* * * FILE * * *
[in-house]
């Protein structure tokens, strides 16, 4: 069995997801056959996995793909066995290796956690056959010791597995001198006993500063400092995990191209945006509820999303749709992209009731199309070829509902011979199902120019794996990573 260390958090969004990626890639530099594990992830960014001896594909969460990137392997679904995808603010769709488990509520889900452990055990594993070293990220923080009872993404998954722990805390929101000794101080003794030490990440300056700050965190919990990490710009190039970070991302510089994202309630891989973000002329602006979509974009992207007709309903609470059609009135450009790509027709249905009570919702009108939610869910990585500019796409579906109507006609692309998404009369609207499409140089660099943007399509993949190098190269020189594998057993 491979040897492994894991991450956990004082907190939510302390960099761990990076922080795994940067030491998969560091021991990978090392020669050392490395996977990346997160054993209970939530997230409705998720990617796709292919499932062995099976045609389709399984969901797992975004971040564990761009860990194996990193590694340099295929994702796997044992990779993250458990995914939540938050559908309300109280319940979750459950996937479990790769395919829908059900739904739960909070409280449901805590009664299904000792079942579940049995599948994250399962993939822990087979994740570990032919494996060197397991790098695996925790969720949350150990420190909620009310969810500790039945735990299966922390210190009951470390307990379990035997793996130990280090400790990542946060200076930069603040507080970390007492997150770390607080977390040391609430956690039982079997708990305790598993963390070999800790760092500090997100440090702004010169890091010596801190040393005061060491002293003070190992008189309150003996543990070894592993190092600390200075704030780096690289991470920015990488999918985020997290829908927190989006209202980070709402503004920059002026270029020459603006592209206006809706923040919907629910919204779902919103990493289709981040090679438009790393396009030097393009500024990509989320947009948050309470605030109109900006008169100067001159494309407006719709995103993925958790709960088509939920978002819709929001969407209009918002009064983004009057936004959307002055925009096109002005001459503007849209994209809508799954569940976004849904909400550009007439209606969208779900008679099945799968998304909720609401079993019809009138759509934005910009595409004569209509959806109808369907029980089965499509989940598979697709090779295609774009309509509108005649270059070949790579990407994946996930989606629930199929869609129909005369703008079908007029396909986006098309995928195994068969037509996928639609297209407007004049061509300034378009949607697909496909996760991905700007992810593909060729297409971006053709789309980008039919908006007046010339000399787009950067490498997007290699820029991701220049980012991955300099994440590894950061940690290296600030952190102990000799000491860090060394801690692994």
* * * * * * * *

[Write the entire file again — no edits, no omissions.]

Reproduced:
[in-house]
């Protein structure tokens, strides 16, 4: 069995997801056959996995793909066995290796956690056959010791597995001198006993500063400092995990191209945006509820999303749709992209009731199309070829509902011979199902120019794996990573 260390958090969004990626890639530099594990992830960014001896594909969460990137392997679904995808603010769709488990509520889900452990055990594993070293990220923080009872993404998954722990805390929101000794101080003794030490990440300056700050965190919990990490710009190039970070991302510089994202309630891989973000002329602006979509974009992207007709309903609470059609009135450009790509027709249905009570919702009108939610869910990585500019796409579906109507006609692309998404009369609207499409140089660099943007399509993949190098190269020189594998057993 491979040897492994894991991450956990004082907190939510302390960099761990990076922080795994940067030491998969560091021991990978090392020669050392490395996977990346997160054993209970939530997230409705998720990617796709292919499932062995099976045609389709399984969901797992975004971040564990761009860990194996990193590694340099295929994702796997044992990779993250458990995914939540938050559908309300109280319940979750459950996937479990790769395919829908059900739904739960909070409280449901805590009664299904000792079942579940049995599948994250399962993939822990087979994740570990032919494996060197397991790098695996925790969720949350150990420190909620009310969810500790039945735990299966922390210190009951470390307990379990035997793996130990280090400790990542946060200076930069603040507080970390007492997150770390607080977390040391609430956690039982079997708990305790598993963390070999800790760092500090997100440090702004010169890091010596801190040393005061060491002293003070190992008189309150003996543990070894592993190092600390200075704030780096690289991470920015990488999918985020997290829908927190989006209202980070709402503004920059002026270029020459603006592209206006809706923040919907629910919204779902919103990493289709981040090679438009790393396009030097393009500024990509989320947009948050309470605030109109900006008169100067001159494309407006719709995103993925958790709960088509939920978002819709929001969407209009918002009064983004009057936004959307002055925009096109002005001459503007849209994209809508799954569940976004849904909400550009007439209606969208779900008679099945799968998304909720609401079993019809009138759509934005910009595409004569209509959806109808369907029980089965499509989940598979697709090779295609774009309509509108005649270059070949790579990407994946996930989606629930199929869609129909005369703008079908007029396909986006098309995928195994068969037509996928639609297209407007004049061509300034378009949607697909496909996760991905700007992810593909060729297409971006053709789309980008039919908006007046010339000399787009950067490498997007290699820029991701220049980012991955300099994440590894950061940690290296600030952190102990000799000491860090060394801690692994």